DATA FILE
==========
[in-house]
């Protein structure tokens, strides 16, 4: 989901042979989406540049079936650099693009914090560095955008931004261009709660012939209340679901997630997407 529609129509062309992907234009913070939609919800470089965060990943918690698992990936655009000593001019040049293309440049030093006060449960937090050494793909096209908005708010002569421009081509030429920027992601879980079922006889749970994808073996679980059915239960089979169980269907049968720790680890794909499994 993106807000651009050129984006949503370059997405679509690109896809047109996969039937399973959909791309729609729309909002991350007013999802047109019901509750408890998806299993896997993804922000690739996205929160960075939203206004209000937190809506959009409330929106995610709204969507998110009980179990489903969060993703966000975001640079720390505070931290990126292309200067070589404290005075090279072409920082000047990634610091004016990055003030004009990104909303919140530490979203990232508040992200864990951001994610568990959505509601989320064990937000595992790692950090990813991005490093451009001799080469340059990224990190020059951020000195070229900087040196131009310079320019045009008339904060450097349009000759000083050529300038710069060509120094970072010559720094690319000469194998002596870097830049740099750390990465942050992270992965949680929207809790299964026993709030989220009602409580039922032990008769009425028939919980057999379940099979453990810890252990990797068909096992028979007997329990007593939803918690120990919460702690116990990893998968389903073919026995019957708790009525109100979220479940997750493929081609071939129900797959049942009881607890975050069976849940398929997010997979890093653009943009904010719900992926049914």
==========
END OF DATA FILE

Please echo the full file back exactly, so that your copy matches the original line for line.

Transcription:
[in-house]
């Protein structure tokens, strides 16, 4: 989901042979989406540049079936650099693009914090560095955008931004261009709660012939209340679901997630997407 529609129509062309992907234009913070939609919800470089965060990943918690698992990936655009000593001019040049293309440049030093006060449960937090050494793909096209908005708010002569421009081509030429920027992601879980079922006889749970994808073996679980059915239960089979169980269907049968720790680890794909499994 993106807000651009050129984006949503370059997405679509690109896809047109996969039937399973959909791309729609729309909002991350007013999802047109019901509750408890998806299993896997993804922000690739996205929160960075939203206004209000937190809506959009409330929106995610709204969507998110009980179990489903969060993703966000975001640079720390505070931290990126292309200067070589404290005075090279072409920082000047990634610091004016990055003030004009990104909303919140530490979203990232508040992200864990951001994610568990959505509601989320064990937000595992790692950090990813991005490093451009001799080469340059990224990190020059951020000195070229900087040196131009310079320019045009008339904060450097349009000759000083050529300038710069060509120094970072010559720094690319000469194998002596870097830049740099750390990465942050992270992965949680929207809790299964026993709030989220009602409580039922032990008769009425028939919980057999379940099979453990810890252990990797068909096992028979007997329990007593939803918690120990919460702690116990990893998968389903073919026995019957708790009525109100979220479940997750493929081609071939129900797959049942009881607890975050069976849940398929997010997979890093653009943009904010719900992926049914």